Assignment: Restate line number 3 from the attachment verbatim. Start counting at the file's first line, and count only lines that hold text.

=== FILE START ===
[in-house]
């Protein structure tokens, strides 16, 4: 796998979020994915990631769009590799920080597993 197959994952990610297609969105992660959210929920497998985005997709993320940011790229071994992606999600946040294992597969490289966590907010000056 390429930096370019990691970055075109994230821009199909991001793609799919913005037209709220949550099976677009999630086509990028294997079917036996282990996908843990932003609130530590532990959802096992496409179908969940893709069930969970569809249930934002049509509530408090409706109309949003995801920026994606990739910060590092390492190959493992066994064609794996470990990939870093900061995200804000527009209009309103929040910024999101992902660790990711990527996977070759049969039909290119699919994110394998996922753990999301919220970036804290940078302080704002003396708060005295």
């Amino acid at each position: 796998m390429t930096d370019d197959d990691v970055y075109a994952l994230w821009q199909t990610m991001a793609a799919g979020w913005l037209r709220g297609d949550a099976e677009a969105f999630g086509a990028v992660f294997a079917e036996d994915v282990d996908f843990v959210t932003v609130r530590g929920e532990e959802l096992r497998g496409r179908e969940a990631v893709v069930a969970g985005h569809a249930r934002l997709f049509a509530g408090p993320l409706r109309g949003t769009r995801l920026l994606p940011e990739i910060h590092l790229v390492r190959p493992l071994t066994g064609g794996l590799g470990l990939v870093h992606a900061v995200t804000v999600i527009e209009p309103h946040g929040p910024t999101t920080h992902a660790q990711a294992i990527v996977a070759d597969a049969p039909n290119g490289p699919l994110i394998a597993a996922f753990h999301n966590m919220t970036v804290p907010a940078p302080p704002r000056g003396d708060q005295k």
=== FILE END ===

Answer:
């Amino acid at each position: 796998m390429t930096d370019d197959d990691v970055y075109a994952l994230w821009q199909t990610m991001a793609a799919g979020w913005l037209r709220g297609d949550a099976e677009a969105f999630g086509a990028v992660f294997a079917e036996d994915v282990d996908f843990v959210t932003v609130r530590g929920e532990e959802l096992r497998g496409r179908e969940a990631v893709v069930a969970g985005h569809a249930r934002l997709f049509a509530g408090p993320l409706r109309g949003t769009r995801l920026l994606p940011e990739i910060h590092l790229v390492r190959p493992l071994t066994g064609g794996l590799g470990l990939v870093h992606a900061v995200t804000v999600i527009e209009p309103h946040g929040p910024t999101t920080h992902a660790q990711a294992i990527v996977a070759d597969a049969p039909n290119g490289p699919l994110i394998a597993a996922f753990h999301n966590m919220t970036v804290p907010a940078p302080p704002r000056g003396d708060q005295k």